Tubing In South Carolina

Quick Links: Chattooga River | Congaree River | Edisto River | Saluda River

Chattooga River Tubing

 
The Chattooga River flows 57 miles through 3 states before it empties into Lake Tugalo and combines with other rivers to eventually form the Savannah River. It forms the border between Georgia and South Carolina through much of it’s journey and is classified as a “Wild & Scenic River” which offers it protection from development. Due to the many Class IV+ rapids, it’s a popular river to raft, canoe, and kayak, but the first 2 sections, with only Class II rapids, are excellent for an exciting tubing in South Carolina experience. With the multiple National Forests nearby, there is plenty of opportunity for primitive camping and not too far of a journey to nearby cities that offer more modern amenities.

On Your Own

Outfitters

  • I’m not aware of any outfitters that offer tubing on the Chattooga River, but if you know of any, please leave a comment below or contact us and let us know.

Congaree River Tubing

 
The Congaree River is formed when the Saluda and Broad Rivers combine near the state capital, Columbia. In fact, the take-out for the float in the Saluda River section below, that begins at the Riverbanks Zoo and ends at Congaree Park, is terminated where the Saluda and Broad rivers meet, making the river very wide and shallow at this point. The Congaree River only flows for 47 miles before combining with the Wateree River to form the Santee and finally ending its journey in the Atlantic Ocean. Tubing in South Carolina wouldn’t be possible without the vast river systems the Congaree is part of. The river flows through the fall line making for some welcomed ripples to break up the slower sections of the float.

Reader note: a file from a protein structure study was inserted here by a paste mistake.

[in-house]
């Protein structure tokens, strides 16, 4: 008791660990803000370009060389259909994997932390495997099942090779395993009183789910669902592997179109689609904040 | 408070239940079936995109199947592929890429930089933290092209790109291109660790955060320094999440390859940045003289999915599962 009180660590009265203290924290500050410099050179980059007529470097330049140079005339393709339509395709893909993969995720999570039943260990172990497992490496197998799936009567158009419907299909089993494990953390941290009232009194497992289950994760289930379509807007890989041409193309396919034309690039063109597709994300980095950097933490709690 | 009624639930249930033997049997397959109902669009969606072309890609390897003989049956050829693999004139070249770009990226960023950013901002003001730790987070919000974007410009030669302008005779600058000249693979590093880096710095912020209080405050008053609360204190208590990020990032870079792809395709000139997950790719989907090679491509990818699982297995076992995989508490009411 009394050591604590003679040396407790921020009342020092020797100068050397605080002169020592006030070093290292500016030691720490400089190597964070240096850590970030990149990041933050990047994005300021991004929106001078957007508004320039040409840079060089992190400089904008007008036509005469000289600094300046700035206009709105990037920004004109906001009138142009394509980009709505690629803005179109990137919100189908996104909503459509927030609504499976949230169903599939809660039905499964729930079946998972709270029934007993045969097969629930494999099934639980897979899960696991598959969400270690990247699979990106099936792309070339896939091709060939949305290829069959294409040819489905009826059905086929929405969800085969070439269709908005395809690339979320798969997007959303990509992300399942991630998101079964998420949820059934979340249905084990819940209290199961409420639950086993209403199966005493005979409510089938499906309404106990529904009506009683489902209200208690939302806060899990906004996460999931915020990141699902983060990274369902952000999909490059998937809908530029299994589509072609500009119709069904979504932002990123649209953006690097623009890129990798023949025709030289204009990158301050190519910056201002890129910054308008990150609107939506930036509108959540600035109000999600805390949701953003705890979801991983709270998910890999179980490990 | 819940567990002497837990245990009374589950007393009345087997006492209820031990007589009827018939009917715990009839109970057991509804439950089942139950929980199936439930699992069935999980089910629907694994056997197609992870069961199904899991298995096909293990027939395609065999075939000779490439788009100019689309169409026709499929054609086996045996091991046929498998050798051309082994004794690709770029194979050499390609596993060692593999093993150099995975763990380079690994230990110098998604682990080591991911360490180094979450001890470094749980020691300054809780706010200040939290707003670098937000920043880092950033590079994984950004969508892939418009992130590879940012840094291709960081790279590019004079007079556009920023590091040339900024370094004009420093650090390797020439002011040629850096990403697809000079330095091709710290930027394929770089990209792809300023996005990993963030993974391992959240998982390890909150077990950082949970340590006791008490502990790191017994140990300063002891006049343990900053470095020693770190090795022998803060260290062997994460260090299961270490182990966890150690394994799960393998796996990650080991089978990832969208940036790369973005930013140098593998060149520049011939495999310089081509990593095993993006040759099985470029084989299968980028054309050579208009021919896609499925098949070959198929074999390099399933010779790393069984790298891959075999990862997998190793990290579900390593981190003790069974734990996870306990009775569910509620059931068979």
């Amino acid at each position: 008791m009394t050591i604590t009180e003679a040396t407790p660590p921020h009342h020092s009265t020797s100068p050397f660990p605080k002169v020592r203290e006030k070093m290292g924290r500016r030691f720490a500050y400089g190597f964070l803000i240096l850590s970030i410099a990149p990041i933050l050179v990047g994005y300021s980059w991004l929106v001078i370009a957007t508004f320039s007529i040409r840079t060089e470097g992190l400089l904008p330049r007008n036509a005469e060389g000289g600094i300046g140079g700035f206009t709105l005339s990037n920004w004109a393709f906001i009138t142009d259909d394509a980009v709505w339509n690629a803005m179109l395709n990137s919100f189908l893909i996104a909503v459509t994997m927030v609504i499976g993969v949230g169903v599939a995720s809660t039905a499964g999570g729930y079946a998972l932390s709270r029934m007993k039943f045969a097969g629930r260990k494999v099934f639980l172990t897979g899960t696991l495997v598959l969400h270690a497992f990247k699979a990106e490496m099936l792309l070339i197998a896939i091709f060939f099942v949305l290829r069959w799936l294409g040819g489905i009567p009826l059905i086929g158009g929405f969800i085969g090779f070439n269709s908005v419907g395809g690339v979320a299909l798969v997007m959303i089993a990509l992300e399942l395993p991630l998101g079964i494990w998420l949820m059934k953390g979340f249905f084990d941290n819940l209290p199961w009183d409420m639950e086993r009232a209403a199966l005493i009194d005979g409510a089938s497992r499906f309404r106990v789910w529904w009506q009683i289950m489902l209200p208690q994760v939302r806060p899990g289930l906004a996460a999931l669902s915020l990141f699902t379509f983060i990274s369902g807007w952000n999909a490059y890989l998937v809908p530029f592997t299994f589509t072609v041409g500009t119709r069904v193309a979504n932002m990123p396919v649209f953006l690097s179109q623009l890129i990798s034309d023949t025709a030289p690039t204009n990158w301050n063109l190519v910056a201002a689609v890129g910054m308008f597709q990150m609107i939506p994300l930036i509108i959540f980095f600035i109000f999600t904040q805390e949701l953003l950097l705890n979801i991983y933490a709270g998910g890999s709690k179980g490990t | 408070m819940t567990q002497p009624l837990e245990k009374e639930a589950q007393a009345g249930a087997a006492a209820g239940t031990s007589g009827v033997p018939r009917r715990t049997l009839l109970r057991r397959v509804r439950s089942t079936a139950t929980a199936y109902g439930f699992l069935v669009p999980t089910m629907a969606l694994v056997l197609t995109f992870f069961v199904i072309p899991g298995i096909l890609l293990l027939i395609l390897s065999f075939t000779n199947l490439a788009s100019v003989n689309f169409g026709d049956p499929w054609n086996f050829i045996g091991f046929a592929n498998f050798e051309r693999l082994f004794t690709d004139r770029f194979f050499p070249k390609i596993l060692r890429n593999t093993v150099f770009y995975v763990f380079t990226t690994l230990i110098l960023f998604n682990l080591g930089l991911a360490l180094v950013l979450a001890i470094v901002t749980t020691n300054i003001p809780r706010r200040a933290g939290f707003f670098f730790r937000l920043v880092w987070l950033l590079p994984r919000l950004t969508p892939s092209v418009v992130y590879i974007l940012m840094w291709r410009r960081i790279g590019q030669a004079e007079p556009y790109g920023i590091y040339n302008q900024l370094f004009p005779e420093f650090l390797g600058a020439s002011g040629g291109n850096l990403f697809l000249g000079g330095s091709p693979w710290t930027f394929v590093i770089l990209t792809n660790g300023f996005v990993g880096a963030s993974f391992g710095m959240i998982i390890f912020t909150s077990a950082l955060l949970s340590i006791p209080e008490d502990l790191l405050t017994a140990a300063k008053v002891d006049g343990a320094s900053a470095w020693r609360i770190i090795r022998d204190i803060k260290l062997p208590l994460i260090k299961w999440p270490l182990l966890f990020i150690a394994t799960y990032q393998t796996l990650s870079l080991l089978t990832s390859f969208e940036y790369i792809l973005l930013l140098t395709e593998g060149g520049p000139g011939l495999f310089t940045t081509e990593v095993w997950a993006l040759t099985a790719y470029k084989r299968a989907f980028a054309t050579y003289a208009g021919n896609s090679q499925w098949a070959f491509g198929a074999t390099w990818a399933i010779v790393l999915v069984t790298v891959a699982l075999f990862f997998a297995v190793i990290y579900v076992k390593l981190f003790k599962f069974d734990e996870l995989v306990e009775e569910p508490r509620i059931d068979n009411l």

On Your Own

Outfitters

  • I’m not aware of any outfitters that offer tubing on the Congaree River, but if you know of any, please leave a comment below or contact us and let us know.

Edisto River Tubing

 
The Edisto River flows 250 miles from the midlands of South Carolina to Edisto Beach where it ends it’s journey in the Atlantic Ocean. It is the longest free flowing blackwater river in North America, which makes it a unique experience for tubing in South Carolina. In addition to tubing, it is a great river to canoe or kayak due to it’s slow and easy flowing nature. Much of the river is uninhabited and the river only flows through one major city. This makes the river a dream float for outdoor lovers young and old. There’s camping offered at Givhans State Park, but for a truly unique experience, consider renting one of the Edisto River treehouses, where you’ll paddle in and enjoy the serene off-grid experience nested in the trees just off the river.

On Your Own

Outfitters

  • I’m not aware of any outfitters that offer tubing on the Edisto River, but if you know of any, please leave a comment below or contact us and let us know.

Saluda River Tubing

 
The headwaters of the Saluda River begin as a cold stream in the Blue Ridge Mountains flowing freely through Jones Gap State Park. It officially becomes the Saluda River near Greenville, SC and flows nearly 200 miles, through multiple dams, where it joins the Congaree River in Columbia, SC and finally exits into the Atlantic Ocean through the Santee River. Like many rivers in South Carolina, it is named after an Indian tribe that shared the river’s beauty and resources, but is now endangered from becoming highly developed and dammed to the point where it requires protection. It offers multiple river tubing opportunities along the way and perhaps the most popular tubing in South Carolina is on this river, when it flows through the capital, Columbia, where the higher population density is within minutes of the excitement this river has to offer.

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